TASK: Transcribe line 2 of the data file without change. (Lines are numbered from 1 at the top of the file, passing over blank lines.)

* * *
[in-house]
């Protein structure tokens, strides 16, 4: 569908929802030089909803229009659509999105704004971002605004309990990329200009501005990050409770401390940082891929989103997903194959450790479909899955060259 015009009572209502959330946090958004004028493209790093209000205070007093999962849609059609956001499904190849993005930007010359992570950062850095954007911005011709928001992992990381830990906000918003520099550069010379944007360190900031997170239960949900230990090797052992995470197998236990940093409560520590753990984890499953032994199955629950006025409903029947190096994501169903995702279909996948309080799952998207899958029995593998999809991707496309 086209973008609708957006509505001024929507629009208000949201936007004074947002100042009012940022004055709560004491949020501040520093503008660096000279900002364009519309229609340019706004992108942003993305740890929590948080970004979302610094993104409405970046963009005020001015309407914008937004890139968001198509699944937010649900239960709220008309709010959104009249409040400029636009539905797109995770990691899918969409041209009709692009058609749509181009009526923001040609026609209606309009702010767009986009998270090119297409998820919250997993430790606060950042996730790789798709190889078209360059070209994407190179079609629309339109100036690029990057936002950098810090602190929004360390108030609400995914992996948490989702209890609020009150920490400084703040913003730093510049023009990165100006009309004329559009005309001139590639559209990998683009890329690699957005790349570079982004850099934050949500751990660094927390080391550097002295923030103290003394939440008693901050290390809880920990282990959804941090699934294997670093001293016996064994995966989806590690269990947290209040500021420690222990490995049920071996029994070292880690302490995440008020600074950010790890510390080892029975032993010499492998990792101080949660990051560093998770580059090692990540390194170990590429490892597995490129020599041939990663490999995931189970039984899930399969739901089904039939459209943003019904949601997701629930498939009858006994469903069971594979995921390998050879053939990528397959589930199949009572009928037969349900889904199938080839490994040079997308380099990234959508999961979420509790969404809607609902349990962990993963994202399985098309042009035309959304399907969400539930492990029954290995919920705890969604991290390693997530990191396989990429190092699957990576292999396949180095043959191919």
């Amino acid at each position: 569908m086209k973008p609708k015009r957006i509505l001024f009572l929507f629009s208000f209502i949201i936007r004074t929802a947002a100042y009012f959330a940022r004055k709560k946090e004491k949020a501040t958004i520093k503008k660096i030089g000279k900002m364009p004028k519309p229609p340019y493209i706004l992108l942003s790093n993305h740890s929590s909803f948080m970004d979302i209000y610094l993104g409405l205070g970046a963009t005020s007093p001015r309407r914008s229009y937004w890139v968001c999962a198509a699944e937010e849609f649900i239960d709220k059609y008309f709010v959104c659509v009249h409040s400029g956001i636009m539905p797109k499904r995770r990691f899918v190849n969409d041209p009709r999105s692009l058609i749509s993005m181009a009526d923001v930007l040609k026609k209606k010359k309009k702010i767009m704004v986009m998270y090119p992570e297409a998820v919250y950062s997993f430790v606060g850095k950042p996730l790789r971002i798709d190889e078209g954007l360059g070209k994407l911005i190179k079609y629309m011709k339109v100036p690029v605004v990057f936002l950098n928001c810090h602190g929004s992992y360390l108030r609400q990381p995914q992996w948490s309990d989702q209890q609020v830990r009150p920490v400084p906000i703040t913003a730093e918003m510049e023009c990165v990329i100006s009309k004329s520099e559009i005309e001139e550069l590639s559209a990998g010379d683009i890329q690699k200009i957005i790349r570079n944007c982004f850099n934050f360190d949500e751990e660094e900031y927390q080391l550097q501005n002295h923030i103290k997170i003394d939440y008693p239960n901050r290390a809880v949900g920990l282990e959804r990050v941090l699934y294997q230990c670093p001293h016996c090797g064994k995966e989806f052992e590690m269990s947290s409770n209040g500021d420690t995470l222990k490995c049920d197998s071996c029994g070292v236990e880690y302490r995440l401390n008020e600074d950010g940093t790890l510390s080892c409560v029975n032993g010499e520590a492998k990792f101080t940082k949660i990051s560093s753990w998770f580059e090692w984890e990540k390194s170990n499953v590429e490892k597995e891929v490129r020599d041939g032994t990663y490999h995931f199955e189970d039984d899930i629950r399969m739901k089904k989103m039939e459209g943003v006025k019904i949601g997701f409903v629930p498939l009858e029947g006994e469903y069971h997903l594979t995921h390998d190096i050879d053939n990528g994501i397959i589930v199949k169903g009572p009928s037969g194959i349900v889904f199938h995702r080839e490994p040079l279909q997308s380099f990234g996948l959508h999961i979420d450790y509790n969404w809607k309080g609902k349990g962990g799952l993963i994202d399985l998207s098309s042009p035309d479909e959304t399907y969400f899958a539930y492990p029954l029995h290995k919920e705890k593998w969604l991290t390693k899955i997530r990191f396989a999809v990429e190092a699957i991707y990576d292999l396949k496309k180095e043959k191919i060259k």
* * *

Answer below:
């Protein structure tokens, strides 16, 4: 569908929802030089909803229009659509999105704004971002605004309990990329200009501005990050409770401390940082891929989103997903194959450790479909899955060259 015009009572209502959330946090958004004028493209790093209000205070007093999962849609059609956001499904190849993005930007010359992570950062850095954007911005011709928001992992990381830990906000918003520099550069010379944007360190900031997170239960949900230990090797052992995470197998236990940093409560520590753990984890499953032994199955629950006025409903029947190096994501169903995702279909996948309080799952998207899958029995593998999809991707496309 086209973008609708957006509505001024929507629009208000949201936007004074947002100042009012940022004055709560004491949020501040520093503008660096000279900002364009519309229609340019706004992108942003993305740890929590948080970004979302610094993104409405970046963009005020001015309407914008937004890139968001198509699944937010649900239960709220008309709010959104009249409040400029636009539905797109995770990691899918969409041209009709692009058609749509181009009526923001040609026609209606309009702010767009986009998270090119297409998820919250997993430790606060950042996730790789798709190889078209360059070209994407190179079609629309339109100036690029990057936002950098810090602190929004360390108030609400995914992996948490989702209890609020009150920490400084703040913003730093510049023009990165100006009309004329559009005309001139590639559209990998683009890329690699957005790349570079982004850099934050949500751990660094927390080391550097002295923030103290003394939440008693901050290390809880920990282990959804941090699934294997670093001293016996064994995966989806590690269990947290209040500021420690222990490995049920071996029994070292880690302490995440008020600074950010790890510390080892029975032993010499492998990792101080949660990051560093998770580059090692990540390194170990590429490892597995490129020599041939990663490999995931189970039984899930399969739901089904039939459209943003019904949601997701629930498939009858006994469903069971594979995921390998050879053939990528397959589930199949009572009928037969349900889904199938080839490994040079997308380099990234959508999961979420509790969404809607609902349990962990993963994202399985098309042009035309959304399907969400539930492990029954290995919920705890969604991290390693997530990191396989990429190092699957990576292999396949180095043959191919």